~ ابونصر محمد بن محمد فارابی ~
ابونصر محمد بن محمد فارابی
al-Farabi, Abu Nasr (c.870-950)
Al-Farabi was known to the Arabs as the 'Second Master' (after Aristotle), and with good reason. It is unfortunate that his name has been overshadowed by those of later philosophers such as Ibn Sina, for al-Farabi was one of the world's great philosophers and much more original than many of his Islamic successors. A philosopher, logician and musician, he was also a major political scientist.
The ruins of Otrar in KazakhstanAl-Farabi has left us no autobiography and consequently, relatively little is known for certain about his life. According to some accounts, he was born in Otrar, Kazakhstan, but there is controversy as to his actual birthplace. Otrar is mentioned in numerous sources such as medieval Arab, Persian and Turkish authors. These sources refer to it as one of the Zhetysu (Seven Rivers) towns. The town was situated at the junction of different geographical landscapes and was at the intersection of the caravan ways of the Great Silk Road.
Despite the controversy over his birthplace, it is agreed that he was born in Central Asia and serves to highlight the contributions of scientists, writers and scholars from this part of the world who have made major contributions to the advancement of civilization.
His philosophical legacy is large. In the arena of metaphysics he has been designated the 'Father of Islamic Neoplatonism', and while he was also saturated with Aristotelianism and certainly deploys the vocabulary of Aristotle, it is this Neoplatonic dimension which dominates much of his corpus. This is apparent in his most famous work, al-Madina al-fadila (The Virtuous City) which, far from being a copy or a clone of Plato's Republic, is imbued with the Neoplatonic concept of God. Of course, al-Madina al-fadila has undeniable Platonic elements but its theology, as opposed to its politics, places it outside the mainstream of pure Platonism.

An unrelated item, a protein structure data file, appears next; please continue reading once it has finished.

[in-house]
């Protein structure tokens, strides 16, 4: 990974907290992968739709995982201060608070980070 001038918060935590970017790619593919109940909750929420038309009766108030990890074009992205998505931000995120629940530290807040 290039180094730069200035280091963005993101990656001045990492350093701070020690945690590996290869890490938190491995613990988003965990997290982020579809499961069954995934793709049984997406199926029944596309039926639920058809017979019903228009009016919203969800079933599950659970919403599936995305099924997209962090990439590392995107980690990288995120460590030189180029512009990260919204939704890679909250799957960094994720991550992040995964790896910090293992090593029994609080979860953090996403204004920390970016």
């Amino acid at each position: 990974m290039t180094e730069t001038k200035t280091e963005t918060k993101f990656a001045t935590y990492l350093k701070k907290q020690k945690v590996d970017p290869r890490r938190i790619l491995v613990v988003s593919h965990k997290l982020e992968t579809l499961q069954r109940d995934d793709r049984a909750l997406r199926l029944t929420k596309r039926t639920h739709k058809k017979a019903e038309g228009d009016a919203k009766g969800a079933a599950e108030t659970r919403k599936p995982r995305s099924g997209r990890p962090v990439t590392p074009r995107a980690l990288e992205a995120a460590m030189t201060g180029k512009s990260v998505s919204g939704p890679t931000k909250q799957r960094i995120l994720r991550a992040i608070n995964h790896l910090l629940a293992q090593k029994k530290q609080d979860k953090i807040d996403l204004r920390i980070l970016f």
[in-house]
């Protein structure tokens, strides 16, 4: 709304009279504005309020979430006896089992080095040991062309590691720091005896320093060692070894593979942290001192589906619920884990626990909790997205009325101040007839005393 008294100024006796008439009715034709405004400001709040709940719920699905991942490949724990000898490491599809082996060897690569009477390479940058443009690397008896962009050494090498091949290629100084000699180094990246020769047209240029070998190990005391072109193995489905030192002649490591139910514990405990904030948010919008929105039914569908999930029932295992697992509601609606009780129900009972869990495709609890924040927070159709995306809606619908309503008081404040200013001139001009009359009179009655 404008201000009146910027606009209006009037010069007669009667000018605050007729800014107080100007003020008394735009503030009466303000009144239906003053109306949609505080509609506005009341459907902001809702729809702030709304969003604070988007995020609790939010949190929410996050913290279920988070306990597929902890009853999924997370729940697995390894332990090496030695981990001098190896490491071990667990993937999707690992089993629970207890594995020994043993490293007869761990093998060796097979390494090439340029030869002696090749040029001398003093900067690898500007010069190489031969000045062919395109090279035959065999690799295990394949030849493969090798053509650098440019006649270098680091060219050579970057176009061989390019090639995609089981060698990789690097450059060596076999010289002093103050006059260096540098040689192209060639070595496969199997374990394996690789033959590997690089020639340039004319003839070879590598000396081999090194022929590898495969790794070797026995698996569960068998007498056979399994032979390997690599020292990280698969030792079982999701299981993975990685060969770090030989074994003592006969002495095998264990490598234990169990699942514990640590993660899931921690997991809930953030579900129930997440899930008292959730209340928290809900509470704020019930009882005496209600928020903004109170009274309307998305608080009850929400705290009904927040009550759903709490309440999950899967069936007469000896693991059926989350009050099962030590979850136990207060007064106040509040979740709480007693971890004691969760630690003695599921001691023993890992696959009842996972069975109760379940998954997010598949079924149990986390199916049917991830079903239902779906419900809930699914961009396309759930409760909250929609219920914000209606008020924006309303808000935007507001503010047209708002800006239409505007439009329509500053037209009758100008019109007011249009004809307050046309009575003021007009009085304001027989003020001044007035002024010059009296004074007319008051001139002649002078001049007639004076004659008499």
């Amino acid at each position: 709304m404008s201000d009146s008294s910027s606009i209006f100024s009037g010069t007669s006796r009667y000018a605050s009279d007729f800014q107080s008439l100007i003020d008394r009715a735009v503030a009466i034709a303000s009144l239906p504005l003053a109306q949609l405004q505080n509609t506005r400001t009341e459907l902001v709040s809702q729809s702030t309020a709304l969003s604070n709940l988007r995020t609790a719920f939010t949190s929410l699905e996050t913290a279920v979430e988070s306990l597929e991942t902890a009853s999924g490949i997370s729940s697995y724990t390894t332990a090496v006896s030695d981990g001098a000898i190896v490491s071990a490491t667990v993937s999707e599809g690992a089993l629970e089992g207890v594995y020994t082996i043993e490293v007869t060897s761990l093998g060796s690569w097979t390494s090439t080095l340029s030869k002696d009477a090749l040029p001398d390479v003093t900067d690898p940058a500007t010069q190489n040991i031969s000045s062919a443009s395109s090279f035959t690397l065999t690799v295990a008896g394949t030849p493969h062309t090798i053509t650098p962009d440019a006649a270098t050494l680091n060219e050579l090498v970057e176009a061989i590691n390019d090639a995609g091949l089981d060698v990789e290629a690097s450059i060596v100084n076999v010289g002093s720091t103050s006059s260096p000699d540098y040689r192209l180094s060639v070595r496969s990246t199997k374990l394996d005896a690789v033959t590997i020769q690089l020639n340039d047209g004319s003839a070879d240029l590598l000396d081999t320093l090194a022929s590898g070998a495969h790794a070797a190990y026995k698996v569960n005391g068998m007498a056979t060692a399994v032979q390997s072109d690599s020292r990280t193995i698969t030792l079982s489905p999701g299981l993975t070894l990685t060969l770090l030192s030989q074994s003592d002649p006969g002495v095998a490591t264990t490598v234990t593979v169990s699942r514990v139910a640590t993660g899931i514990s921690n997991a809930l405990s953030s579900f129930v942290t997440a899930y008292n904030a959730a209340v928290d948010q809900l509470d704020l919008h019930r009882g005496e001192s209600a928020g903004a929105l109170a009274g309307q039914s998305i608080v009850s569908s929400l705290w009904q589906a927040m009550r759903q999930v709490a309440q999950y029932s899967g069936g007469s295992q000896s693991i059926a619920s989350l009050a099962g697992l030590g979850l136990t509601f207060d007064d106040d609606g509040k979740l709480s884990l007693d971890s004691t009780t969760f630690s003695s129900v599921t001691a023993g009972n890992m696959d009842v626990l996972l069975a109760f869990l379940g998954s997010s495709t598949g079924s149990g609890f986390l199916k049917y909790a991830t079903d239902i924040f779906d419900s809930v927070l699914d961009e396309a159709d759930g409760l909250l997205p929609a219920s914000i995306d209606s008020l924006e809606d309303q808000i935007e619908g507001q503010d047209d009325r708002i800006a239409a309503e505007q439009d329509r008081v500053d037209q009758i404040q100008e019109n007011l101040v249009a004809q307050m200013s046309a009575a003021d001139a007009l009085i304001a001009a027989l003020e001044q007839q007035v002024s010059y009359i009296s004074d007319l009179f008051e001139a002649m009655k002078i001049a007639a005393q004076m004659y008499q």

In his admittedly complex theories of epistemology, al-Farabi has both an Aristotelian and Neoplatonic dimension, neither of which is totally integrated with the other. His influence was wide and extended not only to major Islamic philosophers such as Ibn Sina who came after him, and to lesser mortals such as Yahya ibn 'Adi, al-Sijistani, al-'Amiri and al-Tawhidi, but also to major thinkers of Christian medieval Europe including Thomas Aquinas.
We chose to feature Chapters 19 through 25 of Part 2 of the Book of Letters as they cover a small portion of Al-Farabi's teachings and writings as concerns languages and language differences.
If you are interested in learning more about Al Farabi, a good starting point is The Philosophy of Alfarabi And Its Influence on Medieval Thought By REV. ROBERT HAMMOND.